Lewis and Clark stood on a plateau that over-looked the vast open plains somewhere in what is now Wyoming.
The valley was immense, forever.
These 2 trail-blazers that had been commissioned by then President Jefferson to undergo this expedition could not have envisioned the grandeur of this wild country even if it had come to them in a dream.
The men had been on their quest for almost a year now, with several successes and tragedies.
The many tribes of Indians that they had encountered thus far had began calling them “dog eaters” for obvious reasons.
That was to be expected, Lewis thought to himself. An untamed country was just that…untamed.
Like a young stallion that had to be broken, it could still kill if you underestimated its desire to stay wild.
Their company of fellow explorers had been setting up camp on the plateau for over 2 hours.
It was a beautiful day, not a cloud in the sky.
Lewis was not concerned about a storm popping up so much as worrying about renegade tribes appearing.
It was very windy though and Clark had sent the French trapper Charbonneau across the valley to try and meet with Charbonneau’s wife’s people and parlay for supplies and guides.
Charbonneau’s wife, a Lakota Sioux, was called Sacagawea or “Cutie” for short.
Her father and tribe were expecting to be contacted by the travelers on the return route of the expedition, to trade and guide the troupe back to the Arkansas River Delta region that fed into the great Missouri River tributaries.
But now they were at a fork in the river and had to make a directional decision.
The Lakota guides had almost given up trying to use smoke signals to alert their tribesmen on the other side of the valley to their location.
“What’s the problem?” asked Lewis looking over at Cutie.
“Wind much too big” replied Cutie.
Cutie was a priceless addition to the expedition…Clark had come to rely on her, but Lewis was indifferent, always referring to or calling her a “Squar”.
“Pompous ass” thought Clark.
Cutie and the guides had noticed that the smoke signals from their kinsmen across the valley were dissipating quickly in the brisk wind, and the echoes of the signal drums were reverberating and fading over the slow rolling grasslands, lost in the numerous valleys and flats.
“Frustrating” thought Lewis. “What are the drums saying?” asked Lewis, growing more impatient.
Taking his eye from the spyglass that he was using to try and read what broken signals he could, he could see that it would be dark soon and they had to get an idea of how far they would have to travel on the morrow before then..
Cutie replied “They have stopped now”.
She pointed her hand over the valley and waved it in a sweeping motion over the plains, she said “They cannot see our smoke no hear drums…must move”.
Across the valley, the time it took for Charbonneau to move the others into a better position the wind had picked up making it impossible to control any type of smoke pattern, much less trying to keep from starting a wildfire on the flat, grassy prairie.
“Damn” thought Lewis.
He gave Clark a questioning look.
Clark knew what he was thinking.
Clark said to Cutie, trying to sound calm, but direct…. “This needs to be done by tonight”, he returned his cupped hands to his ears.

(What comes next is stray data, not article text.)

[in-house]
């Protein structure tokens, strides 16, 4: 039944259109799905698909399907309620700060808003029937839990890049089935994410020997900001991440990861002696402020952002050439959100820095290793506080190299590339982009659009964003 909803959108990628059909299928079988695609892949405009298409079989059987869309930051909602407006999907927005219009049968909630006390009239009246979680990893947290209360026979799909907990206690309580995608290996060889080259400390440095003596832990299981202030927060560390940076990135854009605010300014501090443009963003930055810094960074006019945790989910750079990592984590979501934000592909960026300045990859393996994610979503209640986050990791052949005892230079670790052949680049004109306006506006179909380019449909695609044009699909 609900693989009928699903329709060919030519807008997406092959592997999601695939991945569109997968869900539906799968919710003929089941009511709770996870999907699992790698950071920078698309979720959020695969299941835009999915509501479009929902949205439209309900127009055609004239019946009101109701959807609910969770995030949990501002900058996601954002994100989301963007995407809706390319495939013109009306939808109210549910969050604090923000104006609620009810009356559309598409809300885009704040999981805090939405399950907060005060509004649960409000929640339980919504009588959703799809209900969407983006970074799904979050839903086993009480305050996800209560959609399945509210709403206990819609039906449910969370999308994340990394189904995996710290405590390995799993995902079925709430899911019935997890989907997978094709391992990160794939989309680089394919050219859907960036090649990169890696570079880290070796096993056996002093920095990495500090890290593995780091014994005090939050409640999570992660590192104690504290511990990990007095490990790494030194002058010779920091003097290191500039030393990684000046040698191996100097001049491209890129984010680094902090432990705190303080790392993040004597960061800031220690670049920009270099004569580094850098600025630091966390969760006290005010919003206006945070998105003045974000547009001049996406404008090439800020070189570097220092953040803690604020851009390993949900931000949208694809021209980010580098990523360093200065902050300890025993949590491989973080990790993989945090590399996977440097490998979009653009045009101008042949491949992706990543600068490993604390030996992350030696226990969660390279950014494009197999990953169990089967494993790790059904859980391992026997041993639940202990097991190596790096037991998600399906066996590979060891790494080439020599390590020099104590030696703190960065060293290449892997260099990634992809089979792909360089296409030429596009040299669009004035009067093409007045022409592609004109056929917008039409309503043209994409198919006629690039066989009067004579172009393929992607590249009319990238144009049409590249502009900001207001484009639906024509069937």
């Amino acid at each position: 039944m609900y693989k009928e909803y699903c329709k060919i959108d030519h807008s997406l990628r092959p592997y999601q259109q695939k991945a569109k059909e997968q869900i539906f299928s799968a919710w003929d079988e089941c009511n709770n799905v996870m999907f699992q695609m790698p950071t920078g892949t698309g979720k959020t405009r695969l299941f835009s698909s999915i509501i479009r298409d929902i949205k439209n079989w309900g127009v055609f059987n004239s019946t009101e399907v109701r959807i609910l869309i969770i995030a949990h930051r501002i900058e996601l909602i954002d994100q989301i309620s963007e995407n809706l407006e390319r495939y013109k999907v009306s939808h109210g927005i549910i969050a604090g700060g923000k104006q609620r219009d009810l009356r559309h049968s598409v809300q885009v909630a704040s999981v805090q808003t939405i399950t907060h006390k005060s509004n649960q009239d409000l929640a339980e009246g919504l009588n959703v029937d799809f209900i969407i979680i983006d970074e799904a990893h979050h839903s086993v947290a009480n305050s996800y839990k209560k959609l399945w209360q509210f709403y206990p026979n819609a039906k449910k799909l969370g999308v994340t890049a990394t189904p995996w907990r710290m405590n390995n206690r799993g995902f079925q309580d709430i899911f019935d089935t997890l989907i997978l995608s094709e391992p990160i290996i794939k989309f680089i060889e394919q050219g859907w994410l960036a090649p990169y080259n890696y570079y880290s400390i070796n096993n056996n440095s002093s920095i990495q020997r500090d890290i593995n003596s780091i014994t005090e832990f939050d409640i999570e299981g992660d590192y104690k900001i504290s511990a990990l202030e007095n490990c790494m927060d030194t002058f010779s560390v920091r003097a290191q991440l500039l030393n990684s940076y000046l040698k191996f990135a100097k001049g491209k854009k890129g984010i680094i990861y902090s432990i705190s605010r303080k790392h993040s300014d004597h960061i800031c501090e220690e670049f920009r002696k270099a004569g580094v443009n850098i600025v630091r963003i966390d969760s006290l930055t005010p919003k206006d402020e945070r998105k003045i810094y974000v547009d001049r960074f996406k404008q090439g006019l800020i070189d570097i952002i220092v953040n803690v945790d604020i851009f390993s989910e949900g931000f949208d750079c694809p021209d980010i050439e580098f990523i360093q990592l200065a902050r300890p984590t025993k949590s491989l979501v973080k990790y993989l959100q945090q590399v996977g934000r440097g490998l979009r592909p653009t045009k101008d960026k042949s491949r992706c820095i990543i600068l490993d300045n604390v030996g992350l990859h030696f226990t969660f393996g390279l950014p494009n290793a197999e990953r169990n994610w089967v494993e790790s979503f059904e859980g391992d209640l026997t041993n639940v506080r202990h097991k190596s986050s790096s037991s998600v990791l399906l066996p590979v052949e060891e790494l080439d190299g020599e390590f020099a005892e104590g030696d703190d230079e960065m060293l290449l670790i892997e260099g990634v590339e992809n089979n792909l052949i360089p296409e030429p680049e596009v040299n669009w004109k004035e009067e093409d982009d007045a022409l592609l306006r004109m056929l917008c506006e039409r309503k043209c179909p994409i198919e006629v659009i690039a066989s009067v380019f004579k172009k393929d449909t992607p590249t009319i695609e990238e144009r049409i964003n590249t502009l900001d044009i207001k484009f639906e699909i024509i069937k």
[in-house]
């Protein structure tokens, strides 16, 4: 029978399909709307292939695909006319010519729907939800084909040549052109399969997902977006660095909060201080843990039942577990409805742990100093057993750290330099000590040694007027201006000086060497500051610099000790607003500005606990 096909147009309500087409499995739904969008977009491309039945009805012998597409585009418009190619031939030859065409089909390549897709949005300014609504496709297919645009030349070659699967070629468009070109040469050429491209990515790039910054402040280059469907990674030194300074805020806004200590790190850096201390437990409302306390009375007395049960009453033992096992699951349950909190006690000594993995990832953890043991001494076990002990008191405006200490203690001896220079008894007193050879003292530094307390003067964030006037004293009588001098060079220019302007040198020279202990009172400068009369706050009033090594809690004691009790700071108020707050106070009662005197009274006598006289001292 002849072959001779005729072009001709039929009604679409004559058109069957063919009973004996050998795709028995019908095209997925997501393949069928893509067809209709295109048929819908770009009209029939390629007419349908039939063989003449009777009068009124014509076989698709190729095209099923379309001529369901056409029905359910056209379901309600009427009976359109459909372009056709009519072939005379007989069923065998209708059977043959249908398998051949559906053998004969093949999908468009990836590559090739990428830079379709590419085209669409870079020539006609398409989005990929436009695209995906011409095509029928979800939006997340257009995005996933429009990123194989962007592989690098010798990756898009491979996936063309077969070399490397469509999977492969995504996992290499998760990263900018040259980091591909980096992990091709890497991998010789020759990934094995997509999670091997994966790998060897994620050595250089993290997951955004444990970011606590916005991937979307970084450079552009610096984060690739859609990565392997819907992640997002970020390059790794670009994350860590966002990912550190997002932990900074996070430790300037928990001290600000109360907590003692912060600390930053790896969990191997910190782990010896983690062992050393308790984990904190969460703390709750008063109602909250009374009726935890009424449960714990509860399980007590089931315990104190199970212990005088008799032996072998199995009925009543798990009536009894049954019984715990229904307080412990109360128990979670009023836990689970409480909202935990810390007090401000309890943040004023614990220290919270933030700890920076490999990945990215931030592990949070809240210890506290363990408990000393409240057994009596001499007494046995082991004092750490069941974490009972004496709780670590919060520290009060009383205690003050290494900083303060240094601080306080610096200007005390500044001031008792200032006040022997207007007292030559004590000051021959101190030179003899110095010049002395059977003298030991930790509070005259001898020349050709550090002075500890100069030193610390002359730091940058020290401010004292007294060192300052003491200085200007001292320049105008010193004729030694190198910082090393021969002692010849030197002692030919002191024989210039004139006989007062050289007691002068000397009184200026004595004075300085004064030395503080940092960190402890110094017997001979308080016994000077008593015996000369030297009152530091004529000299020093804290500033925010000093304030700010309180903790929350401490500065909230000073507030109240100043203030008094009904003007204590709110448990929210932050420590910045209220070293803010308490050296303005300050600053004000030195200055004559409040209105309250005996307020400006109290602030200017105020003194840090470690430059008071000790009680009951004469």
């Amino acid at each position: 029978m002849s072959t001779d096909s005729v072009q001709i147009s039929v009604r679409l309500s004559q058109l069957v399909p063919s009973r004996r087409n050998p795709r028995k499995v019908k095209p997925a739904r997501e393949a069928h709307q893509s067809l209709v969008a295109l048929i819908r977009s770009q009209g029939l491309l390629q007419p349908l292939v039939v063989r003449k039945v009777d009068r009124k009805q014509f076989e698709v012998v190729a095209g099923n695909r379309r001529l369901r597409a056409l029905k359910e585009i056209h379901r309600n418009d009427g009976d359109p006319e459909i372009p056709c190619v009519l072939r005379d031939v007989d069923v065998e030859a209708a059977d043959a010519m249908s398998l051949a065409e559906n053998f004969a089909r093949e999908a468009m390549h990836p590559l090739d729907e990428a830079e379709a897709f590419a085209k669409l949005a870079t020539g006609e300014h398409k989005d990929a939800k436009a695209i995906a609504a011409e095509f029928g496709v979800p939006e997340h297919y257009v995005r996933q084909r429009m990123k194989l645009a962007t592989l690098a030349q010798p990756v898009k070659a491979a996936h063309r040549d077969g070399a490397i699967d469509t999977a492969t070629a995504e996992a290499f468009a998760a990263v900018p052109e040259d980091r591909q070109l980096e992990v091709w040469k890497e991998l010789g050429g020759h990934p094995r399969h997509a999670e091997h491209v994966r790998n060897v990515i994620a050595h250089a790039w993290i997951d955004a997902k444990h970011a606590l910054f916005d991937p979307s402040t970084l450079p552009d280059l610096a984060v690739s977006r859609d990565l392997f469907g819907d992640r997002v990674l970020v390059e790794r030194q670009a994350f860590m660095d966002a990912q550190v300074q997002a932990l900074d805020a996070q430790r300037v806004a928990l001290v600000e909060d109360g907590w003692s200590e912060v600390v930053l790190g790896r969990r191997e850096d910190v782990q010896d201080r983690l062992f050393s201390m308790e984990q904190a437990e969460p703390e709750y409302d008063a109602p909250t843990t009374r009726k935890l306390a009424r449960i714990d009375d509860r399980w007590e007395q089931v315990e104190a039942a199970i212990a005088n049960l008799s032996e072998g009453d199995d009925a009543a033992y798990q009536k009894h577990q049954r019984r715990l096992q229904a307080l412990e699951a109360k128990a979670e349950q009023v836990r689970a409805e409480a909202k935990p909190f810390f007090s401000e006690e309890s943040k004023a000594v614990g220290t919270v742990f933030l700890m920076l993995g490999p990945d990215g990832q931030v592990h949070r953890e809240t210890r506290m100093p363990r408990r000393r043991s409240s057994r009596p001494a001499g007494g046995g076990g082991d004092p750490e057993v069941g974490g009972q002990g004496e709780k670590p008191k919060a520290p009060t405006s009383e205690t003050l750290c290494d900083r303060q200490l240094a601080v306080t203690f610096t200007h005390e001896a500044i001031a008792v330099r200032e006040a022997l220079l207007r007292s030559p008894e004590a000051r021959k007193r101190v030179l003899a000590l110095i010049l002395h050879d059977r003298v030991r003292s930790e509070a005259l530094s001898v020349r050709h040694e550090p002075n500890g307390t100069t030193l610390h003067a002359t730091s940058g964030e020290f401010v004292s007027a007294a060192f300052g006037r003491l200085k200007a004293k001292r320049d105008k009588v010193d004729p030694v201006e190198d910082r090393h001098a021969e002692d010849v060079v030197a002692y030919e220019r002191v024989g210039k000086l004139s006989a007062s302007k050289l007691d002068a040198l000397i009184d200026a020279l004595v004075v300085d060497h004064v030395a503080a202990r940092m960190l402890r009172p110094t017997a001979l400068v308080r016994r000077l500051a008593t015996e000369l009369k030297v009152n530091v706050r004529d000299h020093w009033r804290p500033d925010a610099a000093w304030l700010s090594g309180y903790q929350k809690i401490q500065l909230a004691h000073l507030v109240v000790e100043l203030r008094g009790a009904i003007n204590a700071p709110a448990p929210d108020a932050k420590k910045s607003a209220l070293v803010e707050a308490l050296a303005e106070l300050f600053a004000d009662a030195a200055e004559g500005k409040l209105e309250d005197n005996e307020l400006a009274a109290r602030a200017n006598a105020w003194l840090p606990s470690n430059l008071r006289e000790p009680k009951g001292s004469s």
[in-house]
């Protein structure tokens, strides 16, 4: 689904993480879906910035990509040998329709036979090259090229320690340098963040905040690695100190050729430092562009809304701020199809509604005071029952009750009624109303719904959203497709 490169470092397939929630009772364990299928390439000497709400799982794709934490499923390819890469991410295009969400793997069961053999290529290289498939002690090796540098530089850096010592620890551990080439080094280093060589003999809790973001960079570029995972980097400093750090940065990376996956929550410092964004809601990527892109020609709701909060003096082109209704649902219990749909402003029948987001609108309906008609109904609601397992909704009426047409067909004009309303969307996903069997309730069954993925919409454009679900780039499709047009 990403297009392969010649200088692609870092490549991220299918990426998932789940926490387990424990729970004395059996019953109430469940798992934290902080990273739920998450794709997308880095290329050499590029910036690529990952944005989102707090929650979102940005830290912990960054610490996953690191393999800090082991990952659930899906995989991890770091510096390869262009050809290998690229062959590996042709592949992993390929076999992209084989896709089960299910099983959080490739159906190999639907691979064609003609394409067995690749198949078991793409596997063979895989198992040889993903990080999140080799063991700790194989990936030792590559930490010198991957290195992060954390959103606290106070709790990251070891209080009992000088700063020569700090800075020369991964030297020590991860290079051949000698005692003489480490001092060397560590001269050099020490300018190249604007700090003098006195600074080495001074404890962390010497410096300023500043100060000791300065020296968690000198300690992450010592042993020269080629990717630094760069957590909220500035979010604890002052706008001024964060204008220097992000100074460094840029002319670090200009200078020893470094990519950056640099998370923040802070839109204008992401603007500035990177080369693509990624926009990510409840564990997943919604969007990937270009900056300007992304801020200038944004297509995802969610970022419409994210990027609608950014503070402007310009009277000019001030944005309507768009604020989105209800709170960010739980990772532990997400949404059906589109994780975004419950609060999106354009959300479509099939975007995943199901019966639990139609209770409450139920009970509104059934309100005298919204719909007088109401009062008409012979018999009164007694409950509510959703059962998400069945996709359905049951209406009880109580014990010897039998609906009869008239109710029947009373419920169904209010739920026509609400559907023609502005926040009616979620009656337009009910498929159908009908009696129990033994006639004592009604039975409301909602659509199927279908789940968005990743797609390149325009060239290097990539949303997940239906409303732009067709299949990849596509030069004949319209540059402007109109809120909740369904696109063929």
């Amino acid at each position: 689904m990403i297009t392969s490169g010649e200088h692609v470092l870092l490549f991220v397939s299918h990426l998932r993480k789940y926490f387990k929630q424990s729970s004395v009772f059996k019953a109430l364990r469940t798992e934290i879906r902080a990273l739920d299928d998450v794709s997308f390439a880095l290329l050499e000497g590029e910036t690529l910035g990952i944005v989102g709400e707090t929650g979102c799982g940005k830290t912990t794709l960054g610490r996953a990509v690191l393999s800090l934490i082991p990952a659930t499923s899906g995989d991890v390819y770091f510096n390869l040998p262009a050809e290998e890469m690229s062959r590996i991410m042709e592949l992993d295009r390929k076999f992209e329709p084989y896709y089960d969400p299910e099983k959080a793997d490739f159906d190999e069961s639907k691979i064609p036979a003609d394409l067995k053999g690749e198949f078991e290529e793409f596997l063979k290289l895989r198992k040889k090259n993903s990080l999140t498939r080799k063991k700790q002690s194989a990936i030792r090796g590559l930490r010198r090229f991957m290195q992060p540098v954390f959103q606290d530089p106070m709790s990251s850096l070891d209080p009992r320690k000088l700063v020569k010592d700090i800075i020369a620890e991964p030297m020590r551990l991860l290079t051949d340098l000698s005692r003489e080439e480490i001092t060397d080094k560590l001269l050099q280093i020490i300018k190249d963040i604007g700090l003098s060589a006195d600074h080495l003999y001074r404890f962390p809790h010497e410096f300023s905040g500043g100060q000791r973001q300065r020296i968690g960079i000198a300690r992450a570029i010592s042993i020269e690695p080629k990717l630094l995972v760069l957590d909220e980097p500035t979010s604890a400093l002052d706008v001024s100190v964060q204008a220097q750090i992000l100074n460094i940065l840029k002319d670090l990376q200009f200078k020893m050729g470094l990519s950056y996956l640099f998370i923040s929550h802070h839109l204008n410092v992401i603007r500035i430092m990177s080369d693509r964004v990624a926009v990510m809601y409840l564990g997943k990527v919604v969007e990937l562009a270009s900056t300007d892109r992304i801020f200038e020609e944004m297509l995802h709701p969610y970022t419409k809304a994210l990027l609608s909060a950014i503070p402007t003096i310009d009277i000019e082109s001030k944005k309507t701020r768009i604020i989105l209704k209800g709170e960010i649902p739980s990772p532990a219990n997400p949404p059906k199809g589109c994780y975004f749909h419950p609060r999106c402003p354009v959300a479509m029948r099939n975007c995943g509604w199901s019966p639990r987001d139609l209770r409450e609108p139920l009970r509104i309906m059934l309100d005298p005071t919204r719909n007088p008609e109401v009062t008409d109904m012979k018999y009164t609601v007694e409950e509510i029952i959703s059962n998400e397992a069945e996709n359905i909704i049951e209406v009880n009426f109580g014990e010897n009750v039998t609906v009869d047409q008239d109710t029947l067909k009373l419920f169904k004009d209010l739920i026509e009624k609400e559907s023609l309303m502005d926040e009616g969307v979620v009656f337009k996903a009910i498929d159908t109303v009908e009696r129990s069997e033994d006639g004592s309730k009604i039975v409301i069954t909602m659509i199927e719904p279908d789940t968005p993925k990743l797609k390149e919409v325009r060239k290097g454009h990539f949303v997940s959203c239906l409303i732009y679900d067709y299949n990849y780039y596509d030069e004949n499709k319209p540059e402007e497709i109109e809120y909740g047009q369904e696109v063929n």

He couldn’t quite make out the sounds or the messages but he could tell when they started up again.
The expedition depended on Cutie for the interpretations and replies.
Over the next 2 hrs the drums could be heard, then fade.
The sounds came in bits and pieces…never long enough to make out a complete message though.
The Lakota guides were getting anxious as dusk began to fall darker and Lewis could tell that Cutie was becoming frustrated herself.
They all knew it wasn’t good to be isolated and separated from the others out in the open…
Especially at night.
“Pray” whispered Clark.
“Let’s get a little higher up on this hill and try again” ordered Lewis, moving up a slight rise on the plateau.
“Thirty more minutes… ” Lewis said as he raised the spyglass to his eye.
“Then we’ll have to stay here until morning” He said.
The guides and travelers did not like this idea and began to mutter amongst themselves..
Once at the higher elevation Lewis and Clark had stood with both their hands cupped over their ears, straining to hear anything.
Cutie stood quietly in front of them, listening intently …her eyes closed.
The drums began to finally come thru the wind clearer and remain steady for about a minute and then stop.
Then, in about 3 heartbeats the drums repeated the same sequence of beats again.
Cutie smiled. She looked satisfied that she had understood the message.
“Well?” asked Lewis. “What did they say Squar?”
Clark shot Lewis a sharp glance.
Lewis changed tact. “…Cutie…” he started over again “What are the drums saying please?”
Cutie looked over her shoulder at the 2 travelers and said “The ‘Kota had to move several times, and Charbonneau my husband has found a good spot now. Drums are clearer” She turned away…still listening as the drumming continued once again.
“Well?”…it was Clark’s turn to be impatient this time.
He glanced at Cutie, the question in his eyes.
“What are they saying?”
“They say…Can you hear me now?”
4 thoughts on “There Be Smoke”
There is not a smiley big enough to indicate how loudly I laughed at this line: “Charbonneau’s wife, a Lakota Sioux, was called Sacagawea or “Cutie” for short.”
Tres, tres, funny, Trey! And yeah, I got it. After I saw the visual. 🙄
Ya bugger! You reel me in with poetic license and then turn it into a joke! I was waiting for Cutie subverting all plans and a romantic ending of the Shakespearean type. Yeah, I get, ya sod! Humour over pathos. Bugger! I need to watch you more closely. You’d think I’d have learned by now. 😉 x
Don’t be sorry. I’m a gullible fool drawn into the romance of the moment then my balloon goes pfft! 😉 x